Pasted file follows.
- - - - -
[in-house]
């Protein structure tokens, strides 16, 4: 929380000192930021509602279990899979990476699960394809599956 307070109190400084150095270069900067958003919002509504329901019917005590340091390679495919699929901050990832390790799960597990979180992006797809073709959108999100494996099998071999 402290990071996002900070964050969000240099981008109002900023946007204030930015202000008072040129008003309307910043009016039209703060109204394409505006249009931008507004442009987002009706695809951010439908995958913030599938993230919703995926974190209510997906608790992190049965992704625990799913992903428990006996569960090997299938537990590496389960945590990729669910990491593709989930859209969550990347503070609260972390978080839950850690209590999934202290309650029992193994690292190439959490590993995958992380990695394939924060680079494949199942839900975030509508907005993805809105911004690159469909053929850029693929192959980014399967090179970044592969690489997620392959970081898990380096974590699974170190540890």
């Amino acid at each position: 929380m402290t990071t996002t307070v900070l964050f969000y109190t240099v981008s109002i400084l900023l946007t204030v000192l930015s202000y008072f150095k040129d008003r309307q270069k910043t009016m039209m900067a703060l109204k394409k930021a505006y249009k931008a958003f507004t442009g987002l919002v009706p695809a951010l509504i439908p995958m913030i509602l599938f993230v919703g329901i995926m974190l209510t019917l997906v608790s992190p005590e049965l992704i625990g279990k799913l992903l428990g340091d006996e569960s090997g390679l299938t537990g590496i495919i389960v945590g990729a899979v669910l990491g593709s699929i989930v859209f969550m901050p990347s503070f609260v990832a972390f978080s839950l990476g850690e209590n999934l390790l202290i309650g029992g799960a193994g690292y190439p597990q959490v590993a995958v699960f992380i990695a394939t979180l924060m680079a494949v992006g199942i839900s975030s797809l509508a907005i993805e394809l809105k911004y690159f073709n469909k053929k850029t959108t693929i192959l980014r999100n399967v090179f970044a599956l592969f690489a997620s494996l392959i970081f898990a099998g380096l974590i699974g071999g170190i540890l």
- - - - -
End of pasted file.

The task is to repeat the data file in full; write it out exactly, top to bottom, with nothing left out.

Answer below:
[in-house]
């Protein structure tokens, strides 16, 4: 929380000192930021509602279990899979990476699960394809599956 307070109190400084150095270069900067958003919002509504329901019917005590340091390679495919699929901050990832390790799960597990979180992006797809073709959108999100494996099998071999 402290990071996002900070964050969000240099981008109002900023946007204030930015202000008072040129008003309307910043009016039209703060109204394409505006249009931008507004442009987002009706695809951010439908995958913030599938993230919703995926974190209510997906608790992190049965992704625990799913992903428990006996569960090997299938537990590496389960945590990729669910990491593709989930859209969550990347503070609260972390978080839950850690209590999934202290309650029992193994690292190439959490590993995958992380990695394939924060680079494949199942839900975030509508907005993805809105911004690159469909053929850029693929192959980014399967090179970044592969690489997620392959970081898990380096974590699974170190540890």
């Amino acid at each position: 929380m402290t990071t996002t307070v900070l964050f969000y109190t240099v981008s109002i400084l900023l946007t204030v000192l930015s202000y008072f150095k040129d008003r309307q270069k910043t009016m039209m900067a703060l109204k394409k930021a505006y249009k931008a958003f507004t442009g987002l919002v009706p695809a951010l509504i439908p995958m913030i509602l599938f993230v919703g329901i995926m974190l209510t019917l997906v608790s992190p005590e049965l992704i625990g279990k799913l992903l428990g340091d006996e569960s090997g390679l299938t537990g590496i495919i389960v945590g990729a899979v669910l990491g593709s699929i989930v859209f969550m901050p990347s503070f609260v990832a972390f978080s839950l990476g850690e209590n999934l390790l202290i309650g029992g799960a193994g690292y190439p597990q959490v590993a995958v699960f992380i990695a394939t979180l924060m680079a494949v992006g199942i839900s975030s797809l509508a907005i993805e394809l809105k911004y690159f073709n469909k053929k850029t959108t693929i192959l980014r999100n399967v090179f970044a599956l592969f690489a997620s494996l392959i970081f898990a099998g380096l974590i699974g071999g170190i540890l």